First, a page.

Movie Review: The Dark Knight
Posted by Ryan on July 20, 2008
WARNING: No true spoilers, just a lot of “insider baseball” in regards to the fantasy genre.
Thus far, Christopher Nolan’s take on Frank Miller’s Batman: The Dark Knight Returns and Batman: Year One series is leaps and bounds better than any of those goofy Michael Keaton, Val Kilmer, George Clooney movies, which all seemed too comic-like to be taken seriously. I never liked any of them because (this may sound strange) they seemed too much like I was watching a comic book movie.
But Batman Begins was entirely different from my point of view — it had heart, an interesting and deliberately developing storyline, characters you care about, and great action which didn’t strain the “plausible impossible” too too much, as some of the earlier versions of Batman could (think of Batman jumping out of a missile with Robin after ducking Mr. Freeze’s trap before reengaging the chase after dropping six miles on sky-surfing blades without a scratch in Batman and Robin: a little ridiculous even for fantasy!).
Nolan continues the series about a year after Batman Begins. The Dark Knight lives up to and surpasses its predecessor in terms of action and an intricately weaved storyline that leaves you with a sense of real danger for our heroes. I’m not ready to say that this movie was the best thing ever, as some have said, but it’s the best movie I’ve seen this year by far. Heath Ledger’s Joker is worth the price of admission; he’s both more creepy and lucid than Jack Nicholson’s rendition back in 1989 — they aren’t even on the same planet. Oscar-worthy? They’d give one of those things to anybody these days, so the late Heath Ledger will probably get one just for having died (that’s not to say his performance wasn’t worth an award, he was great, but the Academy is mostly out of touch with their audience and the insiders will demand the award be given to him nonetheless… plus think of the viewership at next year’s Oscars).
Comic books are really just morality tales, including “graphic novels” (the 21st Century way of describing a “comic book”). So, in Batman Begins we are treated to a tale about how to conquer our fears and using our strengths to do and be better than what we think we’re capable of. My take is that The Dark Knight simply continues that theme with an extended lesson. The enemies in Batman Begins were sinister but had rules: Ra’s Al Ghul and his minions had a shrewd but ancient warrior code, the Mobsters had one’s basic code about not messing with the Big-Guy, and the Scarecrow functioned in the real world as a psychiatrist and crony and let go of those rules only when with the psychotic inmates or his victims. Ledger’s Joker has no rules. Give such recklessness, the question is: how far will the good people go to defeat such evil? The Dark Knight explores this concept from everyone’s point of view. We’re beyond fear in this movie — it’s what to do now that good people are afraid: ally with the evil for a temporary benefit, bend the rules to slow the evil down, or become like the evil thing itself. No one in Gotham City can come to grips with the Joker: even the Mob looks weak and impotent next to the Joker’s recklessness. Our heroes need to look inside to defeat this menace, and not everything there is peachy or easy. That’s what makes this movie stay true to the magic of the original — it’s not about the car crash, it’s about handling the ride.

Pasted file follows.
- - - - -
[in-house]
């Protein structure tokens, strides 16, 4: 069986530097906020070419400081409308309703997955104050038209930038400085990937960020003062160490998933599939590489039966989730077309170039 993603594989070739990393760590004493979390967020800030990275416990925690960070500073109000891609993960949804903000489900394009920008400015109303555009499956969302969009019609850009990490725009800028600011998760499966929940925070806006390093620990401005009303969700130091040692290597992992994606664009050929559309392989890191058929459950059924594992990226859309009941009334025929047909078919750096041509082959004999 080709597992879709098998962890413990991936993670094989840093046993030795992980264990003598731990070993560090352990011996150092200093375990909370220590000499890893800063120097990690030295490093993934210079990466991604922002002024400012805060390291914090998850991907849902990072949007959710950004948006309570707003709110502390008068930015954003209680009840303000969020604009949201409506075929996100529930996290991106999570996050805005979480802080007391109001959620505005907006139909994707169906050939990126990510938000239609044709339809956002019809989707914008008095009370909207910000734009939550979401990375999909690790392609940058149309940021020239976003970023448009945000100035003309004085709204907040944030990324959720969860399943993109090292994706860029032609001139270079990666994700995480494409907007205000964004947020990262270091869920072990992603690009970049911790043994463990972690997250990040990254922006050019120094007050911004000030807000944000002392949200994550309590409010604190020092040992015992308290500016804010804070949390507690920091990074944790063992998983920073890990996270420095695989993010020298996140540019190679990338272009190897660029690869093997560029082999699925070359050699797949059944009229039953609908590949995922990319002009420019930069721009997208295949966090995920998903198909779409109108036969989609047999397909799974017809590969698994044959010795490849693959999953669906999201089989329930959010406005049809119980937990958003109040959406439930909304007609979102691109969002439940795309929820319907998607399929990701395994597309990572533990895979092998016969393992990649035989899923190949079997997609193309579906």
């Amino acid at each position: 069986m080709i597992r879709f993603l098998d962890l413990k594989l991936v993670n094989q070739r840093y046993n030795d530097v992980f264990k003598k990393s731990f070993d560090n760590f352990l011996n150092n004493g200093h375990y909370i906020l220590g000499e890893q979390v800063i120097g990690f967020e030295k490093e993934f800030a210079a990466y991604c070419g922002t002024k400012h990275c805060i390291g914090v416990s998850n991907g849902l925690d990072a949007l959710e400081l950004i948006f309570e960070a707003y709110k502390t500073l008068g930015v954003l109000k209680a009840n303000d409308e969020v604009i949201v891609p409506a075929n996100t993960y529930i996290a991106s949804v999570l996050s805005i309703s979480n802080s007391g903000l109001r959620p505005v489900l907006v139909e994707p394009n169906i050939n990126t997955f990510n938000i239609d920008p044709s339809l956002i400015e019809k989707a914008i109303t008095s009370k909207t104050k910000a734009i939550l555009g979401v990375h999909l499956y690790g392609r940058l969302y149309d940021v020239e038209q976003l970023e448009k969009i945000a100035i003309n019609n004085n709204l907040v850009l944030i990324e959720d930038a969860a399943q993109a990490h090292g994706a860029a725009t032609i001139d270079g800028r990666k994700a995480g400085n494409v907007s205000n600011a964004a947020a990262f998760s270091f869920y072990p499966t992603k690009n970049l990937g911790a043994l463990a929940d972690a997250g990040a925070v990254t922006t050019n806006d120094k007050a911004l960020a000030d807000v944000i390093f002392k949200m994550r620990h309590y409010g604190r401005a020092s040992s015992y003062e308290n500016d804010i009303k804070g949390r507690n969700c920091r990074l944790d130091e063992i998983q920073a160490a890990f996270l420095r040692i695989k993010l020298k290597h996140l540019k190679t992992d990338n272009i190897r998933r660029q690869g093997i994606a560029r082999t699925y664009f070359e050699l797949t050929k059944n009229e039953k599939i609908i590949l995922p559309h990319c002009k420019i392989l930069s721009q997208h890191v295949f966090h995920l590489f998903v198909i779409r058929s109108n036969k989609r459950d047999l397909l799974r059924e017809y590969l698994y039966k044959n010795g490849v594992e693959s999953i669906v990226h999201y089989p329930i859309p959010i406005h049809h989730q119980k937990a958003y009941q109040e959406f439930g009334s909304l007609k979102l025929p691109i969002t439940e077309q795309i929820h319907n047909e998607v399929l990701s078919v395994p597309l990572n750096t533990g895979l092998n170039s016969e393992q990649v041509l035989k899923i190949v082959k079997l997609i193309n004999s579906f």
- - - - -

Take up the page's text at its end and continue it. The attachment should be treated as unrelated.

I also love sagas when they introduce the insidious third party. Like The Matrix series had the Merovingian and his crew of tertiary programs floating between the world of men and the machines, The Dark Knight’s Joker is a tertiary interest between the Cops and the typical Bad Guys who, unlike the Merovingian, is not just floating — he’s destroying everything on both sides (like the viral Agent Smith in this The Matrix analogy)! He’s destroying it for its own sake, not for any common reason like power or favor which normal people could understand. Sometimes that’s the problem with evil — there isn’t any understanding it, no matter how hard we may try.
I give this movie a solid A+/A (like a 96%) for entertainment value, storyline, and morality. You should see it, especially if you liked the first one or want to forget about those ridiculous ones from the 1980s and 1990s.
Pic from Movie Web.